This Week In Credit Card News: Fixing Your Credit Report Errors, Consumers Pay Mortgages Again

May 30 2014, 12:28pm CDT | by

Correcting Your Credit Report Gets Easier

You just got more of a say in fixing errors on your credit report because Equifax, Experian, and TransUnion have changed their complaint systems to let people dispute mistakes in greater detail. Now when you provide documents, the agencies have to forward that material to the creditor, letting you state your full case. The creditor then has to fix any errors with all three agencies. [CNN Money]

Consumers are Back to Paying Mortgages Ahead of Credit Cards

Americans are putting their mortgages ahead of their credit cards when they pay the bills, reversing an unusual pattern that had developed after the housing bust. As home values plunged during the downturn, consumers began to default on their mortgages while continuing to make credit card payments. [The Wall Street Journal]

Will the Apple iWatch be a Revolutionary New Payment System?

The Apple Worldwide Developers Conference begins on June 2 and one of the latest rumors has an Apple iWatch with an NFC chip being introduced at this conference.This might not sound like a big deal, but it could be the start of the largest revolution in financial payments since the credit card. [LowCards.com]

The Ripple Effects of Rising Student Debt

A collection of studies shows the burden of student debt may well cause people to make different decisions than they would otherwise–affecting not just individual lives but also the entire economy. It appears that people with student loans are less likely to start businesses of their own. Areas with higher relative growth in student debt show lower growth in the formation of small businesses. [New York Times]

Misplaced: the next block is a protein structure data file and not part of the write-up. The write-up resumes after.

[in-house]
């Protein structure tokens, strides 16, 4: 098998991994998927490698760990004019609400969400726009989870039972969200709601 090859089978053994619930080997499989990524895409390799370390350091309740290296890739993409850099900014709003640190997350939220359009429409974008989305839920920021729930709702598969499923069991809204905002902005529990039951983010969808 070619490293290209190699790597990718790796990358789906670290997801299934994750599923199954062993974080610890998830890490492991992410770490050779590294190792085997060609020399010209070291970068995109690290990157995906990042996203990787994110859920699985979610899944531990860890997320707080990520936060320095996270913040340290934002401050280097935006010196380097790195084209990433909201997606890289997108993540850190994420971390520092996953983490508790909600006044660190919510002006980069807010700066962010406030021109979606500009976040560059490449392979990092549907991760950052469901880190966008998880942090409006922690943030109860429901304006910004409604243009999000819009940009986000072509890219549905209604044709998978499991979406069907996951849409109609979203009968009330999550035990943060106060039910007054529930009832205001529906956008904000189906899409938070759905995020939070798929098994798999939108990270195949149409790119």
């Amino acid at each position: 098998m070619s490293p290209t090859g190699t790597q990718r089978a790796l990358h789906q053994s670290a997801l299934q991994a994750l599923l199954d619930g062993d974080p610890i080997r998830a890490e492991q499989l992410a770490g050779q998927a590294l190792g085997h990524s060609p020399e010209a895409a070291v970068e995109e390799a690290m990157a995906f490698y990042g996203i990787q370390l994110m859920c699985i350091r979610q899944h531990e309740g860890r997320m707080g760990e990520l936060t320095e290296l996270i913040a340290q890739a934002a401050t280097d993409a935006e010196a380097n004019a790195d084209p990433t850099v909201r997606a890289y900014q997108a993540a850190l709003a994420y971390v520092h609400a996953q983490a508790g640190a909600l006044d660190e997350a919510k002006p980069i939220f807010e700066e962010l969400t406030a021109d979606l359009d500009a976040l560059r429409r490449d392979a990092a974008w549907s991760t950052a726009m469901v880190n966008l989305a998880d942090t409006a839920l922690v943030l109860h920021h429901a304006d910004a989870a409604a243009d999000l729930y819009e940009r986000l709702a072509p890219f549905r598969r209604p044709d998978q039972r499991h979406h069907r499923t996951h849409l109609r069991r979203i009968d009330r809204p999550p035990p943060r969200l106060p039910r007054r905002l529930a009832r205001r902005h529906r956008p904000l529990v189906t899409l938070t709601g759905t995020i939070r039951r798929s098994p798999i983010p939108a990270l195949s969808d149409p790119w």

Visa, MasterCard Renew Push for Chips in Credit Cards

Visa and MasterCard are renewing a push to speed the adoption of microchips into U.S. credit cards in the wake of recent high-profile data breaches, including this week’s revelation that hackers stole consumer data from eBay’s computer systems. They say it’s time to offer U.S. consumers the greater protections microchips provide by joining Canada, Mexico and most of Western Europe in using cards with the more advanced technology. [Associated Press]

CARD Act Fixed Many Abusive Practices, But Not All

The Credit Card Accountability, Responsibility, and Disclosure Act was signed into law five years ago and has since shed light on the once opaque pricing structure that allowed credit card companies to put the screws on customers. However, it has failed to prevent credit card companies from peddling useless debt-protection products and murky promotional financing deals. Industry lobbying resulted in carve-outs for bank-issued debit cards and prepaid debit cards, which continue to have minimal consumer protections. [Boston Globe]

MasterCard Takes Steps to Boost Cardholder Security

MasterCard said it has taken steps to boost security for its cardholders. MasterCard said all of its credit, debit, prepaid and small-business cards issued in the U.S. will now come with the company’s identity theft resolution assistance, which helps cancel missing cards and alert credit reporting agencies. Additionally, the program helps detect whether customers’ personal data have appeared online. [The Wall Street Journal]

Nordstrom Said to Gauge Banks Interest in Its Credit Cards

Nordstrom has begun reaching out to potential buyers including Capital One and Toronto-Dominion Bank to gauge their interest in purchasing their store-branded credit card portfolio. The retailer has also approached Citigroup and JPMorgan Chase. [Bloomberg]
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LowCards.com Weekly Credit Card Rate Report

Based on the 1,000+ cards in the LowCards.com Complete Credit Card Index, the average advertised APR for credit cards is 14.45%, slightly lower than last week’s 14.47%. Six months ago, the average was 14.42%. One year ago, the average was 14.27%. [Lowcards.com]

Provided by LowCards.com

 
 

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